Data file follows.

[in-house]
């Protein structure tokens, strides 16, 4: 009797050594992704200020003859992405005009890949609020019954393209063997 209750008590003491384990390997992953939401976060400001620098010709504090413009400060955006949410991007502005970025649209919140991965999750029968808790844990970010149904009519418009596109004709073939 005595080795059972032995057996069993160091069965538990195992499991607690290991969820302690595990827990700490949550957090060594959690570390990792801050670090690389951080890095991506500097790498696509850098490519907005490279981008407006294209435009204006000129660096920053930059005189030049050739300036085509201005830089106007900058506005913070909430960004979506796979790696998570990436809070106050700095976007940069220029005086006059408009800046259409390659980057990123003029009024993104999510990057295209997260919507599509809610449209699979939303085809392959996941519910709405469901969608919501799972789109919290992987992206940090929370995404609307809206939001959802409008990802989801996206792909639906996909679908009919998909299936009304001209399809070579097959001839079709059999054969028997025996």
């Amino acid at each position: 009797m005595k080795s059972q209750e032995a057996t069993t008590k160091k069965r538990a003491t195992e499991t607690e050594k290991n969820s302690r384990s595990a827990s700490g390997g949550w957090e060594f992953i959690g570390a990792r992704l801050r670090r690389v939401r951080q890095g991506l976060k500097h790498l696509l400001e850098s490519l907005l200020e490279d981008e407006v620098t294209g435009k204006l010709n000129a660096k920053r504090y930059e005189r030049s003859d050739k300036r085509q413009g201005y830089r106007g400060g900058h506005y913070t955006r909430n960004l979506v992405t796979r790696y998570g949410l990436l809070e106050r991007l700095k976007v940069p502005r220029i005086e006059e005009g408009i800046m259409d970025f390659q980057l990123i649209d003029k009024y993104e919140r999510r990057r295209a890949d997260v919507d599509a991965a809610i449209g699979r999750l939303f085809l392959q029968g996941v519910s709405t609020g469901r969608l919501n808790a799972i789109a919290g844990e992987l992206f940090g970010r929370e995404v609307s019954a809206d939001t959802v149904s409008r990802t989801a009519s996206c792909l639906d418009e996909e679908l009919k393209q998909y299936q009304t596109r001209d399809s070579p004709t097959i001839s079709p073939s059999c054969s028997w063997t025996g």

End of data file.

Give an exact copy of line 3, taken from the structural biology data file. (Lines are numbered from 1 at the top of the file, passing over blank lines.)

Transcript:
């Amino acid at each position: 009797m005595k080795s059972q209750e032995a057996t069993t008590k160091k069965r538990a003491t195992e499991t607690e050594k290991n969820s302690r384990s595990a827990s700490g390997g949550w957090e060594f992953i959690g570390a990792r992704l801050r670090r690389v939401r951080q890095g991506l976060k500097h790498l696509l400001e850098s490519l907005l200020e490279d981008e407006v620098t294209g435009k204006l010709n000129a660096k920053r504090y930059e005189r030049s003859d050739k300036r085509q413009g201005y830089r106007g400060g900058h506005y913070t955006r909430n960004l979506v992405t796979r790696y998570g949410l990436l809070e106050r991007l700095k976007v940069p502005r220029i005086e006059e005009g408009i800046m259409d970025f390659q980057l990123i649209d003029k009024y993104e919140r999510r990057r295209a890949d997260v919507d599509a991965a809610i449209g699979r999750l939303f085809l392959q029968g996941v519910s709405t609020g469901r969608l919501n808790a799972i789109a919290g844990e992987l992206f940090g970010r929370e995404v609307s019954a809206d939001t959802v149904s409008r990802t989801a009519s996206c792909l639906d418009e996909e679908l009919k393209q998909y299936q009304t596109r001209d399809s070579p004709t097959i001839s079709p073939s059999c054969s028997w063997t025996g």